THE POWER OF GOO'S WORD
A Famin In th Ud-Mnjr Heirti
Crying Out For a Living and Trua
Gad Faint Far Want of Spiritual.
Food Table of Oivin Provision Well
FilledThe Bread and the Water of
Life A Satisfying Pertion.
October 11. To
day Pastor Itns
sell chose for bis
text the words,
"Behold, tbe days
come, saitb tbe
Lord God, that I
will eead a fam
ine in tbe land,
not a famine of
bread, nor a thirst
for water, but of
bearing tbe words
of the Lor d."
(Amos 8:11.) He
spoke in part as follows:
Today this propbecy is fulfilled in
our midst! Notwithstanding the fact
that during tbe past century Bibles
have been printed and circulated
auionpst tbe people by tbe million, and
notwithstanding the fact that educa
tion bas become so general that rich
and poor, old and young. Lave tbe abil
ity to read tbe Word of God. never
theless we are in the midst of tbe very
fa niiue which tbe Prophet specifies. It
seems almost incredible that we should
be fainisbing now with Bibles in our
homes, when our saintly forefathers
did not famish, although their educa
tion was limited. The secret lies in
tbe fact that increasing intelligence on
every band bns awakened oar reason
ing faculties along religious lines, and
tbe result is tbe gnawing of hunger in
our hearts. Both heart and ficsh cry
out for a living and true God a God
greater than ourselves more just,
more powerful, more loving. Realizing
our own impotency, we feel more and
more our need of the Friend whose
love is closer than a brother's.
Consequently we cannot find in tbe
Scriptures tbe rest the refreshment
and tbe comfort which our forefathers
derived therefrom. Consequently tbe
young men and the purest of heart in
the world are repelled by tbe religion
o tbe past. They are hungry for the
Truth, thirsty for the refreshment
which tbey need. Intellectually, maiT
are looking, wandering, from sea to
sea. desiring tbe Bread of Life.
Scanning the creeds of all denomina
tions, they find these practically alike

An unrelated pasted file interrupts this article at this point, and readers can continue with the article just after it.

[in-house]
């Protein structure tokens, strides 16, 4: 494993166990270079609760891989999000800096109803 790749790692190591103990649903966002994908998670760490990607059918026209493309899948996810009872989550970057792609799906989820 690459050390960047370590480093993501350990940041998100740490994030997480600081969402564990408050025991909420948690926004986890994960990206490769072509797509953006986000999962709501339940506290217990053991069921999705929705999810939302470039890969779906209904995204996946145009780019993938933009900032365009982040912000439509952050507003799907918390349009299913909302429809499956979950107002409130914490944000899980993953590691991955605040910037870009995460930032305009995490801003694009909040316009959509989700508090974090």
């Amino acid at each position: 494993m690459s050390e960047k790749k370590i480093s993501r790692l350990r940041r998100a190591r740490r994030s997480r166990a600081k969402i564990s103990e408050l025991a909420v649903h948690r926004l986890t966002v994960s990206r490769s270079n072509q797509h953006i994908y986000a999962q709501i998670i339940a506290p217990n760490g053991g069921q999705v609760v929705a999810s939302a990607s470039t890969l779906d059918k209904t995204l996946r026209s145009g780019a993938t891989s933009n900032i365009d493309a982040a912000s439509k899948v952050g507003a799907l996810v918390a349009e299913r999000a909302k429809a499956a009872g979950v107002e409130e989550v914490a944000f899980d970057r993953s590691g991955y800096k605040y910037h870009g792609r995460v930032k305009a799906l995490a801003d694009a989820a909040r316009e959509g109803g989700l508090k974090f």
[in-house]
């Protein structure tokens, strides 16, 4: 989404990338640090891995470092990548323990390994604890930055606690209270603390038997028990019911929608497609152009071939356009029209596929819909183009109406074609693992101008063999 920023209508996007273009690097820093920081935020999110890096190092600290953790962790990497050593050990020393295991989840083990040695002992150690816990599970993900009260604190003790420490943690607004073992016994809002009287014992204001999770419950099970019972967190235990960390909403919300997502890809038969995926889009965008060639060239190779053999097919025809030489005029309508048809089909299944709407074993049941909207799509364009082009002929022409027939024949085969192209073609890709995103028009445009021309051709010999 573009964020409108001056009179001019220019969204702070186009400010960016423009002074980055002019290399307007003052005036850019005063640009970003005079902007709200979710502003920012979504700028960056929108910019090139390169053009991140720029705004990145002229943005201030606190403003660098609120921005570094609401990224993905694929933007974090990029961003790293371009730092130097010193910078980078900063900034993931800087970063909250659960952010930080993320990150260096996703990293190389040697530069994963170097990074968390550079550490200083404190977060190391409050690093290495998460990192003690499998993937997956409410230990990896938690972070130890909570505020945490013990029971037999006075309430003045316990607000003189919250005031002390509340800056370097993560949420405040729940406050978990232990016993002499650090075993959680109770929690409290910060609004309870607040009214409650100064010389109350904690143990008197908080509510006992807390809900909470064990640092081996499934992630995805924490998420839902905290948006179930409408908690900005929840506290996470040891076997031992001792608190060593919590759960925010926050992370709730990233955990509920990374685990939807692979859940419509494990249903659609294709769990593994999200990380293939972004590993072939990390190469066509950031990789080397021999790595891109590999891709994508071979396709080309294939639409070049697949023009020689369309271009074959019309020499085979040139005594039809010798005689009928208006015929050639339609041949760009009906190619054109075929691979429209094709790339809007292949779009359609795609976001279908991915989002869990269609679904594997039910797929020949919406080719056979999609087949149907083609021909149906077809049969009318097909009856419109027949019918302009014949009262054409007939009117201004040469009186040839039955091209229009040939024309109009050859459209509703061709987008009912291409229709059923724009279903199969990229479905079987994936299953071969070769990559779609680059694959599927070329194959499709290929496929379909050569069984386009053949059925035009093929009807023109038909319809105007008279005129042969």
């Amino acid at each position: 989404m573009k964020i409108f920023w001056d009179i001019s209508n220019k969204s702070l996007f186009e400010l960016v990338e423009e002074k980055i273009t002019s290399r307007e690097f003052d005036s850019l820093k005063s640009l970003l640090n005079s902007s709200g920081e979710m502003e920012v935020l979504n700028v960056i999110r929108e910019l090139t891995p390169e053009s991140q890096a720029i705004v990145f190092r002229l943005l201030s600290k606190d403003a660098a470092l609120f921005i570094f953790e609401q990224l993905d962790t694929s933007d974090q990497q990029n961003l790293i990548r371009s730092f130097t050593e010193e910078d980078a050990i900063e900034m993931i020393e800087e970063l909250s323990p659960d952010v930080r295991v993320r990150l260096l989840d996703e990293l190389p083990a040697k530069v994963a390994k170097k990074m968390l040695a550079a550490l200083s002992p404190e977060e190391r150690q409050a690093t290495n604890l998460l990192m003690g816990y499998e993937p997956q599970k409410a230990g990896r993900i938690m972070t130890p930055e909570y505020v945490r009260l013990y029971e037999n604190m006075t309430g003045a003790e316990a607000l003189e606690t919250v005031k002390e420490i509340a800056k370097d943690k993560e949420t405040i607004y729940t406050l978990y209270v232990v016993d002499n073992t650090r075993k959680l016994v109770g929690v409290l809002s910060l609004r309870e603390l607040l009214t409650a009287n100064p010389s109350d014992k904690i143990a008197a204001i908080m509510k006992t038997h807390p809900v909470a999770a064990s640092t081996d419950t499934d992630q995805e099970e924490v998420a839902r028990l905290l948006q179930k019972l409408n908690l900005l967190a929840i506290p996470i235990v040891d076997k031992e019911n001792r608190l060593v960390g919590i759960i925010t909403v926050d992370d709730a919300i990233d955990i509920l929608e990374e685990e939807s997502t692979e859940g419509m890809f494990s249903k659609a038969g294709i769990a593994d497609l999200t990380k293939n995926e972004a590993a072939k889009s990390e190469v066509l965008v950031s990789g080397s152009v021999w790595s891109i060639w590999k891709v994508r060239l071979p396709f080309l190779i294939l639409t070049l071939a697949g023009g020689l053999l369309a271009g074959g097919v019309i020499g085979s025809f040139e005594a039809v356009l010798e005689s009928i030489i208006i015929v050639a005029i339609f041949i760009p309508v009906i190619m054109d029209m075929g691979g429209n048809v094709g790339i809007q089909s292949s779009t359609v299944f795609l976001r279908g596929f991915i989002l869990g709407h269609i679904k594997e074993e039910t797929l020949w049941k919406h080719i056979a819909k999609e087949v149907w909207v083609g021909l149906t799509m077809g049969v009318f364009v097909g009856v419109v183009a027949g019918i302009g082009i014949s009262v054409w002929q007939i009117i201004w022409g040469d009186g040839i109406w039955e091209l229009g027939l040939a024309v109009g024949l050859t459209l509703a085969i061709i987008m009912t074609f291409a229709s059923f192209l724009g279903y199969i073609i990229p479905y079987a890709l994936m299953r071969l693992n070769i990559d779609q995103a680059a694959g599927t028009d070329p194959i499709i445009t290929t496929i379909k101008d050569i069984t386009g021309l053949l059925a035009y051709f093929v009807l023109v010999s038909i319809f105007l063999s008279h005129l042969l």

as respects theories of eternal reproba
tion and damnation for all except tbe
Elect, the saintly few. Tbey grow
faint for want of spiritual food and
drink. They even look to tbe heathen
world, and examine tbe Tbeosopby of
India, the Buddhism of Japan and the
Confucianism of China, seeking for
some satisfying portion of Truth.
In some respects these are like the
prodigal son far from home. They
perceive the swinish content with the
busks of business, money, pleasure and
politics; but their spiritual longings
cannot be satisfied with the busks
which the "swine" eat. Because of
their interest in spiritual things they
are thought peculiar. Tbey are mis
understood by their best earthly
friends. In their wanderings along the
highways of science and world-religion
tbey must surely learn that they will
get no satisfaction from those sources.
The Table of Divine Provision.
llo. all ye that hunger for Truth,
come ye-' There is an abundance for
us all iii'our Heavenly Father's wou
derfuf provision in the Bible. De
serting all the creeds and traditions of
men. Jet us gather at our lleavenly
Father's Board as His family, as His
children- Let us prove the truthful
ness of His declaration that "Like as
a father pitieth bis children, so the
Lord pitieth them that reTerence Him."
Let us seek and find the satisfying
portion. Let us satisfy our longings at
tbe table of Divine provision. Mark
the words of tbe Lord and consider
bow truthful tbey are "Blessed are
tbey that hunger and thirst after right
eousness; for tbey shall be filled."
It is this Truth-hungry class whom
we address. W know their heart
longings: for we have bad tbe same
experience. We -know the satisfaction
which tbey crave; for we have receiv
ed it and are therefore doubly glad to
band forth the Bread and the Water
of Life to those who desire it. There
are many who are ready to serve the
apltites of those who long for pleas
ureball games, aociety fetes, chess,
travel. tc. Against tbese we hare
not one -woni. t Mf. It is not our
thought tbafFley or en route to eter
nal torment: hence we do not franti
cally beset them or annoy tbein.. Let
them have their pleasure. Let them
wait for the time to come when some
thing may occur in their experience
which will put them into the class of
tbe broken-hearted and contrite of
spirit, something which will cause
them to feeJ after God. if haply they
mijbt find Him as a satisfying por
In harmony with the Master's direc
tions, it is our aim to "bind up the
broken-hearted and to comfort those
that mourn," to tell them of the oil of
joy which tbe Lord is willing to be
stow for their spirit of heaviness and
sorrow for sin. (Isaiah (31:1-3.) As tbe
Mastor expressed no reproof of those
engaged in any sort of moral reform,
even asceticism, so it la with us. We
desire to oppose no one who is doing
any good work, whether or not be fol
lows with us in every particular. There
are ho many engaged .in doing evil
works, and so few engaged in doing
good, that not one of the latter class
can be spared from tbe ranks of tbe
service of righteousness.
As the Master did not give His time
to temperance reform or to social re
form or to political reform, but gave
it to the instruction of the people in the
doctrines of tbe Word of God, so let us